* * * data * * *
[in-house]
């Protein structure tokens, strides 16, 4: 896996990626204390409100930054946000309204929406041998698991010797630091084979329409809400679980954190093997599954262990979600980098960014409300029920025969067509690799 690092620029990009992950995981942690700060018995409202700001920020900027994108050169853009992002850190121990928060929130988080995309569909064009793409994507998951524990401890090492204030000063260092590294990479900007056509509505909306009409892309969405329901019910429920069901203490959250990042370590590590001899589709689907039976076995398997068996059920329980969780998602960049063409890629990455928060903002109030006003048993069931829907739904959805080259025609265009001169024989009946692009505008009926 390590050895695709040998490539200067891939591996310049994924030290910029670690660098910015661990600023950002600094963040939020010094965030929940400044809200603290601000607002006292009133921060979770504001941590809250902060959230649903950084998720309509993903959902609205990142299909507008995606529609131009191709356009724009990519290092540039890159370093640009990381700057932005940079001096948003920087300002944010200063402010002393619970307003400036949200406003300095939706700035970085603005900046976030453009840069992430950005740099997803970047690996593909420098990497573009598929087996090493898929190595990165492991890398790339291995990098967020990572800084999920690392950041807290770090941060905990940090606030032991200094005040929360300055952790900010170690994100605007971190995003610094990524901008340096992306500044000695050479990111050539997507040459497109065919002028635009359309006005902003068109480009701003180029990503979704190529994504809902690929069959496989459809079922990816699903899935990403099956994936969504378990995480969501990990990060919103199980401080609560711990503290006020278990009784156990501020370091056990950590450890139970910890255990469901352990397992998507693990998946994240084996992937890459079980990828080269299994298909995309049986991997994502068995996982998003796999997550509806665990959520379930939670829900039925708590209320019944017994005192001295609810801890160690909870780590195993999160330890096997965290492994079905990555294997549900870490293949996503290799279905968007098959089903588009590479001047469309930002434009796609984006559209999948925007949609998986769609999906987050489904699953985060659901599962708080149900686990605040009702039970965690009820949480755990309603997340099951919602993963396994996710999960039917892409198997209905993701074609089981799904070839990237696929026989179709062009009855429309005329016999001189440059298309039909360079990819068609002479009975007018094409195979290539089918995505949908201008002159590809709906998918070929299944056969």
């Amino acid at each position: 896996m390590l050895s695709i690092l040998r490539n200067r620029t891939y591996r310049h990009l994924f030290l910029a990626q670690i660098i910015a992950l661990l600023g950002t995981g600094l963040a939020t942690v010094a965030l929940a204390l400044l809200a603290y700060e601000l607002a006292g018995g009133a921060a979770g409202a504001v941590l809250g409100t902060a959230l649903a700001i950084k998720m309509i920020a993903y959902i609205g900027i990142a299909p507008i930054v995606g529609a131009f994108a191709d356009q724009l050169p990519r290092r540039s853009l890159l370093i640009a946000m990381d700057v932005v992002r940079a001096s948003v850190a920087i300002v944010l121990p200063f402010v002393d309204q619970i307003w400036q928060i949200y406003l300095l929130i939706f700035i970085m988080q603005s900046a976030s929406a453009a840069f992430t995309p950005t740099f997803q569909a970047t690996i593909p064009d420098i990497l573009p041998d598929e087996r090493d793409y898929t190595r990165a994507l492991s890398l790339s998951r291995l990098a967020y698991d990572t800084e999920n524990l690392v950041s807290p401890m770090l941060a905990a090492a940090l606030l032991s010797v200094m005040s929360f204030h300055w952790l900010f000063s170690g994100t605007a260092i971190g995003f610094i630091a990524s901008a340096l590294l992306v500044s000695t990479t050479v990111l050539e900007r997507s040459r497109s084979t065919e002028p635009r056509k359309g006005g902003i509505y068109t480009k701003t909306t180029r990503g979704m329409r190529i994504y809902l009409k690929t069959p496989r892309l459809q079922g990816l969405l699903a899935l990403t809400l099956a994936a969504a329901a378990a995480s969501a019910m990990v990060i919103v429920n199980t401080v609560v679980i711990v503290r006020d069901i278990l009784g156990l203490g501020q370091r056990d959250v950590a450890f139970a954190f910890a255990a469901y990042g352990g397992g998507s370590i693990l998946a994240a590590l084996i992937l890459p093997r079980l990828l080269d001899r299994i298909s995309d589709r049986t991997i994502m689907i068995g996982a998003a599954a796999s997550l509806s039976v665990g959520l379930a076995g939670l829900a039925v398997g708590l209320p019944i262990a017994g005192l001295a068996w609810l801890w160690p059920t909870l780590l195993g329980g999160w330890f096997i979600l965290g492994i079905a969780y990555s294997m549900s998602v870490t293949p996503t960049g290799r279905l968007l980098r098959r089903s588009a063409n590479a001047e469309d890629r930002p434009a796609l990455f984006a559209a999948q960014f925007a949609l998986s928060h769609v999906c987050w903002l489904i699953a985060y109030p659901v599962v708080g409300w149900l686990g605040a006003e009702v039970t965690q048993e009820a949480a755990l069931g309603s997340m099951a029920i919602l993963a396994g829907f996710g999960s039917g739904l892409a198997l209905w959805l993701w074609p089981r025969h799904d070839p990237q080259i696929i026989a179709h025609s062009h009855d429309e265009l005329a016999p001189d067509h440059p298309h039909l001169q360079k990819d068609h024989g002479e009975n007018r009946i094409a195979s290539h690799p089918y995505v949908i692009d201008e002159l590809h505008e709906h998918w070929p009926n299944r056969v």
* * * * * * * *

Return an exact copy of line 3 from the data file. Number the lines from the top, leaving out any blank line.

């Amino acid at each position: 896996m390590l050895s695709i690092l040998r490539n200067r620029t891939y591996r310049h990009l994924f030290l910029a990626q670690i660098i910015a992950l661990l600023g950002t995981g600094l963040a939020t942690v010094a965030l929940a204390l400044l809200a603290y700060e601000l607002a006292g018995g009133a921060a979770g409202a504001v941590l809250g409100t902060a959230l649903a700001i950084k998720m309509i920020a993903y959902i609205g900027i990142a299909p507008i930054v995606g529609a131009f994108a191709d356009q724009l050169p990519r290092r540039s853009l890159l370093i640009a946000m990381d700057v932005v992002r940079a001096s948003v850190a920087i300002v944010l121990p200063f402010v002393d309204q619970i307003w400036q928060i949200y406003l300095l929130i939706f700035i970085m988080q603005s900046a976030s929406a453009a840069f992430t995309p950005t740099f997803q569909a970047t690996i593909p064009d420098i990497l573009p041998d598929e087996r090493d793409y898929t190595r990165a994507l492991s890398l790339s998951r291995l990098a967020y698991d990572t800084e999920n524990l690392v950041s807290p401890m770090l941060a905990a090492a940090l606030l032991s010797v200094m005040s929360f204030h300055w952790l900010f000063s170690g994100t605007a260092i971190g995003f610094i630091a990524s901008a340096l590294l992306v500044s000695t990479t050479v990111l050539e900007r997507s040459r497109s084979t065919e002028p635009r056509k359309g006005g902003i509505y068109t480009k701003t909306t180029r990503g979704m329409r190529i994504y809902l009409k690929t069959p496989r892309l459809q079922g990816l969405l699903a899935l990403t809400l099956a994936a969504a329901a378990a995480s969501a019910m990990v990060i919103v429920n199980t401080v609560v679980i711990v503290r006020d069901i278990l009784g156990l203490g501020q370091r056990d959250v950590a450890f139970a954190f910890a255990a469901y990042g352990g397992g998507s370590i693990l998946a994240a590590l084996i992937l890459p093997r079980l990828l080269d001899r299994i298909s995309d589709r049986t991997i994502m689907i068995g996982a998003a599954a796999s997550l509806s039976v665990g959520l379930a076995g939670l829900a039925v398997g708590l209320p019944i262990a017994g005192l001295a068996w609810l801890w160690p059920t909870l780590l195993g329980g999160w330890f096997i979600l965290g492994i079905a969780y990555s294997m549900s998602v870490t293949p996503t960049g290799r279905l968007l980098r098959r089903s588009a063409n590479a001047e469309d890629r930002p434009a796609l990455f984006a559209a999948q960014f925007a949609l998986s928060h769609v999906c987050w903002l489904i699953a985060y109030p659901v599962v708080g409300w149900l686990g605040a006003e009702v039970t965690q048993e009820a949480a755990l069931g309603s997340m099951a029920i919602l993963a396994g829907f996710g999960s039917g739904l892409a198997l209905w959805l993701w074609p089981r025969h799904d070839p990237q080259i696929i026989a179709h025609s062009h009855d429309e265009l005329a016999p001189d067509h440059p298309h039909l001169q360079k990819d068609h024989g002479e009975n007018r009946i094409a195979s290539h690799p089918y995505v949908i692009d201008e002159l590809h505008e709906h998918w070929p009926n299944r056969v």